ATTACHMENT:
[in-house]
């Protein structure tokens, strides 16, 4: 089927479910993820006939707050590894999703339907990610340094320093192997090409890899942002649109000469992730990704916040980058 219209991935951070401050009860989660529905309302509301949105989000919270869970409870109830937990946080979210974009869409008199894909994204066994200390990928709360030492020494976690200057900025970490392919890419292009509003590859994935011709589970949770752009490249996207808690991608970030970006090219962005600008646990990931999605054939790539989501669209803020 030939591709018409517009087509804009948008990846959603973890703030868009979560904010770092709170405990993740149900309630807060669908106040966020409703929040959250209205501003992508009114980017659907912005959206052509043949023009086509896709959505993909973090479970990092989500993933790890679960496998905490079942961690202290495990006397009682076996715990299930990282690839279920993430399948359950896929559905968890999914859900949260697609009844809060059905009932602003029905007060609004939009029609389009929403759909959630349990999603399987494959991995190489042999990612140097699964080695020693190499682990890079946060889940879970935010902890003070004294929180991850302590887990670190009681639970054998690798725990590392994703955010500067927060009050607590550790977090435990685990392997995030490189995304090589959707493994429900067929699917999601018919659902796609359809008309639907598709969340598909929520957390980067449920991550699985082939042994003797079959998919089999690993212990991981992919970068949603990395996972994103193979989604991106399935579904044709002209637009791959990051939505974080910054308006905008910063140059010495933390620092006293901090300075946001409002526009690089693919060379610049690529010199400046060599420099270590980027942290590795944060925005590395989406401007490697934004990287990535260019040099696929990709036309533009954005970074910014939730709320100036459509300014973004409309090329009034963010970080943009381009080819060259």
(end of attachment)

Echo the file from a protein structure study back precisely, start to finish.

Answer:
[in-house]
């Protein structure tokens, strides 16, 4: 089927479910993820006939707050590894999703339907990610340094320093192997090409890899942002649109000469992730990704916040980058 219209991935951070401050009860989660529905309302509301949105989000919270869970409870109830937990946080979210974009869409008199894909994204066994200390990928709360030492020494976690200057900025970490392919890419292009509003590859994935011709589970949770752009490249996207808690991608970030970006090219962005600008646990990931999605054939790539989501669209803020 030939591709018409517009087509804009948008990846959603973890703030868009979560904010770092709170405990993740149900309630807060669908106040966020409703929040959250209205501003992508009114980017659907912005959206052509043949023009086509896709959505993909973090479970990092989500993933790890679960496998905490079942961690202290495990006397009682076996715990299930990282690839279920993430399948359950896929559905968890999914859900949260697609009844809060059905009932602003029905007060609004939009029609389009929403759909959630349990999603399987494959991995190489042999990612140097699964080695020693190499682990890079946060889940879970935010902890003070004294929180991850302590887990670190009681639970054998690798725990590392994703955010500067927060009050607590550790977090435990685990392997995030490189995304090589959707493994429900067929699917999601018919659902796609359809008309639907598709969340598909929520957390980067449920991550699985082939042994003797079959998919089999690993212990991981992919970068949603990395996972994103193979989604991106399935579904044709002209637009791959990051939505974080910054308006905008910063140059010495933390620092006293901090300075946001409002526009690089693919060379610049690529010199400046060599420099270590980027942290590795944060925005590395989406401007490697934004990287990535260019040099696929990709036309533009954005970074910014939730709320100036459509300014973004409309090329009034963010970080943009381009080819060259």